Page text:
Why Religious Studies?
Religion is a fundamental part of human experience and meaning. It informs all aspects of human society, from individual and collective identity to personal relationships, from political sympathies to scientific investigation and artistic creativity. The study of religion, as a result, ranges widely across human experience and the various academic disciplines.
The religious studies major brings together perspectives, approaches, questions, and expertise from many disciplines. It provides students with a range of analytical tools as well as in-depth knowledge of particular traditions and time periods.
Religious studies focuses on the academic study of religion. It aims to understand religion, not to promote or undermine any religious perspective. Religious studies is, by its nature, interdisciplinary. Since the origins of religious studies, the field combined historical analysis of the religion and culture of specific groups with a study of their foundational texts. With the growth of the social sciences, the field later incorporated the approaches of anthropology, sociology, and psychology to study the "lived religion" of specific groups. More recently, the field has embraced various theoretical approaches to the study of religion.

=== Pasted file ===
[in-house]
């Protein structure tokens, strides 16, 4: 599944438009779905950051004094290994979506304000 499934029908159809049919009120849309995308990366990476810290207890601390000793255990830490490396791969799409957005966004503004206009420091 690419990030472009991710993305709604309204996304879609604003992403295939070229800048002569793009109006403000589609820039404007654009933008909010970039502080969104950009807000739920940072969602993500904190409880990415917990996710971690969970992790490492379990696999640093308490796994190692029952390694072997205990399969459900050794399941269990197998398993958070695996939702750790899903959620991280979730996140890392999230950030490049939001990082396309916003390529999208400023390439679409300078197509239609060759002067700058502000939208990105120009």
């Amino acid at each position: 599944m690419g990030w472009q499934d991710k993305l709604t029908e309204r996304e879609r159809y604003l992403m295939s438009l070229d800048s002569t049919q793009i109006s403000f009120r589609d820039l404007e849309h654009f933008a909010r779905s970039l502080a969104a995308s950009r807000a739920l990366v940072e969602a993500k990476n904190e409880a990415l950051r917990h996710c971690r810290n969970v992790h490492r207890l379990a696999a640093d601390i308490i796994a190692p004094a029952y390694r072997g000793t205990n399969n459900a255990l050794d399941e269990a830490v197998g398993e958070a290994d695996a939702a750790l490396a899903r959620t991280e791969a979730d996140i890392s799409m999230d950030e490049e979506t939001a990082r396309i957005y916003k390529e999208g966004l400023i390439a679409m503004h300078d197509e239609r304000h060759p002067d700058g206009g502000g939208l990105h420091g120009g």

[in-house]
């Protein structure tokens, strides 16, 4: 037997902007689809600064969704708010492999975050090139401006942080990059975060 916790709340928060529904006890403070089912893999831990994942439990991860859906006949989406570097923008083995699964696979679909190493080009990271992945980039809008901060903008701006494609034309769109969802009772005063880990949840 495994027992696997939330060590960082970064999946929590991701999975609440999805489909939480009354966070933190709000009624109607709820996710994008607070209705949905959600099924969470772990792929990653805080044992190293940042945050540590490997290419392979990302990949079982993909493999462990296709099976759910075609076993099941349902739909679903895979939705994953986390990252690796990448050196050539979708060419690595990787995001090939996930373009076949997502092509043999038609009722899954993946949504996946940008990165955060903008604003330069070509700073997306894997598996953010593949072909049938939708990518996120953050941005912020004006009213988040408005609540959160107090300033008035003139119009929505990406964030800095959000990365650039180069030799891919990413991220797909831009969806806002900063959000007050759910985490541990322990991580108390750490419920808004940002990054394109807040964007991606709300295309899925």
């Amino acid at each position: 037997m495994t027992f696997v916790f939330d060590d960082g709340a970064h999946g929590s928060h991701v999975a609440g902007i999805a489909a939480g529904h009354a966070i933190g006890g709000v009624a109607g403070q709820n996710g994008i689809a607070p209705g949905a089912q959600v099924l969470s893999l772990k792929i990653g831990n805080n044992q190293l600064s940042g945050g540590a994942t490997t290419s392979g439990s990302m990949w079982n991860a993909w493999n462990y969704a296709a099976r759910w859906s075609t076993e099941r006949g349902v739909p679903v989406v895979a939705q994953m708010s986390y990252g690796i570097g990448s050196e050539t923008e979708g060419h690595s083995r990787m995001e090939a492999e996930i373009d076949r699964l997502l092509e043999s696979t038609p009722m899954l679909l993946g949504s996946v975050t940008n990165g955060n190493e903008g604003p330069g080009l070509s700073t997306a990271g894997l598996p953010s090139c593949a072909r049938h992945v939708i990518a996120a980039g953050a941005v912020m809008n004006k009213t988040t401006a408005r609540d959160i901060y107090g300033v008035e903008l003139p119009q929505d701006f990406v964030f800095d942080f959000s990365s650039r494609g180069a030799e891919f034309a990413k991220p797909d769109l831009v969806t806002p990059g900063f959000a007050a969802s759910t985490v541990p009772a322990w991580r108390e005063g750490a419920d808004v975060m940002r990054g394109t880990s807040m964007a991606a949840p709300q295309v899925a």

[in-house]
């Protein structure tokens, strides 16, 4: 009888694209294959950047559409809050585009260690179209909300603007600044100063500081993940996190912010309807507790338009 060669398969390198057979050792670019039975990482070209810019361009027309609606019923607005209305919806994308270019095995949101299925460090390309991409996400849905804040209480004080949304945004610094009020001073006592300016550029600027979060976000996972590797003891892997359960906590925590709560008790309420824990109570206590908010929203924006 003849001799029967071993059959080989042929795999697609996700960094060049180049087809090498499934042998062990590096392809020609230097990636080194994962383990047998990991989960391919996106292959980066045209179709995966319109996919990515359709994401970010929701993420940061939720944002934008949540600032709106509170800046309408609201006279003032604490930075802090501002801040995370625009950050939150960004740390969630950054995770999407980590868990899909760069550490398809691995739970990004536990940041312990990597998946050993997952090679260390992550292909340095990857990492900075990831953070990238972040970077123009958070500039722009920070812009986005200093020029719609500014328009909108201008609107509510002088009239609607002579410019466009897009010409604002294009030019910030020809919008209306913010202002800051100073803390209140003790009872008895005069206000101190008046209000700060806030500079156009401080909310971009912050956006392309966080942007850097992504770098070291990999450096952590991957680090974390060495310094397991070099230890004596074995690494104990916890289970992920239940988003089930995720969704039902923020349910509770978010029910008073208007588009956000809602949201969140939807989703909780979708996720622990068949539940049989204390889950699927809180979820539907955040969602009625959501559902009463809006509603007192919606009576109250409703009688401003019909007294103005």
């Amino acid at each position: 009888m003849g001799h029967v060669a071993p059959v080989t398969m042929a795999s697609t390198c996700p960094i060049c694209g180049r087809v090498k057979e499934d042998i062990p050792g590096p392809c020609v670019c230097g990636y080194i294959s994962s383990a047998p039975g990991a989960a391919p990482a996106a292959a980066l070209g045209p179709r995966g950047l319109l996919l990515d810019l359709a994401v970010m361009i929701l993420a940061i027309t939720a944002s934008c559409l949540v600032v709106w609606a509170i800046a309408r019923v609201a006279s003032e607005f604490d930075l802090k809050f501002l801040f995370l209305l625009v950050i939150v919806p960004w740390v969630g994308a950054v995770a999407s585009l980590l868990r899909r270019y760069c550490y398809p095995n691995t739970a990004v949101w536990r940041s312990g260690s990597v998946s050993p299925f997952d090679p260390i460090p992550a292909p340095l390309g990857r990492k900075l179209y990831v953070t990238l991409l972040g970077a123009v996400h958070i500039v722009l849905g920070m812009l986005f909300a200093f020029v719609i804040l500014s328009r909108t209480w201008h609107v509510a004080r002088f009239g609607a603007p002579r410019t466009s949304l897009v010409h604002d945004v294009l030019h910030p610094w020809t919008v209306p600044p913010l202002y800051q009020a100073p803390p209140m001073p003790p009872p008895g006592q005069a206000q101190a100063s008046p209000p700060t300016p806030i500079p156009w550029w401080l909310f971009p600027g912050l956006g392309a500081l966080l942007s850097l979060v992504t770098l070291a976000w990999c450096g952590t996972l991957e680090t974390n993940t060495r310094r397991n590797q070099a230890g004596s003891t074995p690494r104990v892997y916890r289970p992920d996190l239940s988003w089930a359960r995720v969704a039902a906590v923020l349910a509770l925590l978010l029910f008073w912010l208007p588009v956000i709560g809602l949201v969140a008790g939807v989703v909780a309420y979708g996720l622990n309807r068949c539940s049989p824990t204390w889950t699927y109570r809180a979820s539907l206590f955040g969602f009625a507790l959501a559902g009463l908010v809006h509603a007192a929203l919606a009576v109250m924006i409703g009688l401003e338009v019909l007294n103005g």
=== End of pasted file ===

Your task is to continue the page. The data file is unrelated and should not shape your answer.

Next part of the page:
Religious ideas and practices shape behavior throughout the world. Those who have a deep understanding of religion—how its features interact with and depend upon social and cultural contexts—are in a better position to grasp the salient aspects of religiously-based communication and interactions. The religious studies major provides a knowledge base that is essential to understanding contemporary society. It exposes you to the diversity of the human experience, with respect to not only ideas and beliefs but also ritual and community practices and institutional arrangements.
With a religious studies major, you can develop experience in:
- textual analysis
- direct observation
- critical thinking
- cross-cultural understanding
- written and oral communication